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Nuria Mathog, Editor
11:26 pm CDT March 22, 2020
The Frankfort Arts Association's downtown gallery may be temporarily closed, but community members can still enjoy local artists' work by visiting the organization's newly-launched digital gallery.
The association's latest exhibition, titled "Treasures," challenged artists to create artwork with a focus on something valuable to them. Originally slated to run March 8 through April 25 at the physical gallery, the exhibition has since moved to an online format at frankfortartsassociation.org.
Frankfort Arts Association board member Katie Stempniak said the organization's leadership opted to create the digital gallery in an effort to help "flatten the curve" by reducing potential community spread of COVID-19.
"We just wanted to be able to give the community somewhere to go and virtually appreciate some of the art and give them the option to purchase it if they wanted to," Stempniak explained. "We want to be part of the community, and whether it's in person in the gallery, a pop-up gallery or a virtual gallery, we just want to support local arts and artists."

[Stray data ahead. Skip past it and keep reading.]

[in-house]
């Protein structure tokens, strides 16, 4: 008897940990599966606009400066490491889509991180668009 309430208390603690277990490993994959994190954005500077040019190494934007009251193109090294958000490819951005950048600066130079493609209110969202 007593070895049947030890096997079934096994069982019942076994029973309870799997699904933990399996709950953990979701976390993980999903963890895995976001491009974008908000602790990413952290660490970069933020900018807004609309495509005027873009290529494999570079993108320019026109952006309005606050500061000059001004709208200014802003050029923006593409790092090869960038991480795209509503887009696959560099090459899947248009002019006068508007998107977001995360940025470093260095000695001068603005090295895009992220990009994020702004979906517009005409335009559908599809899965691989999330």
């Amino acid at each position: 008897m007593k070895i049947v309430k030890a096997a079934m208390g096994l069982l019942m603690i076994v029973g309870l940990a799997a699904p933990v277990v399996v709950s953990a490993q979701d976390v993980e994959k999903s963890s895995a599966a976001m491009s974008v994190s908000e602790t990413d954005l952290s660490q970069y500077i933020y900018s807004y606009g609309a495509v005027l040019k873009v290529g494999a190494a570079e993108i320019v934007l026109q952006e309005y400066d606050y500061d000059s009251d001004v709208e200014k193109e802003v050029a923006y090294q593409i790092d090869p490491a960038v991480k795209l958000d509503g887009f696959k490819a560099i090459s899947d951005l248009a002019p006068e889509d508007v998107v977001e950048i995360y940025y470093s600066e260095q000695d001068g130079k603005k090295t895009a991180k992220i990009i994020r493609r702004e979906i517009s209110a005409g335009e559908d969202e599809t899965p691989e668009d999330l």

Nearly three dozen artists from Frankfort and surrounding communities contributed work to the juried exhibition. The submissions include photography, sculptures, paintings, pastels and jewelry, Stempniak said.
Frankfort Arts Association Secretary Christina Cooley, a Frankfort resident and a founding member of the organization, was responsible for compiling all of the work and uploading it to the digital gallery, Stempniak said. Each image is accompanied by the name of the artist, the medium used to create it and whether or not the work is for sale. Residents interested in purchasing artwork from the gallery are asked to send an email to email@example.com.
Artist Catherine Trezek won first place in the competition with an oil painting of her granddaughter titled "Blessings," while Carla Toth took second place with "Daisy May," a watercolor portrait of her dog.
One particularly unique submission, which won third place, was a vintage treasure book created by artist Susan Flanagan, Stempniak said.
"It showcased old photos, and it was just really beautiful," she said. "It had beads and lace and different paper and mixed media, and it was actually the first item that was sold in the gallery, and it was just a beautiful piece of history and tangible treasures as well."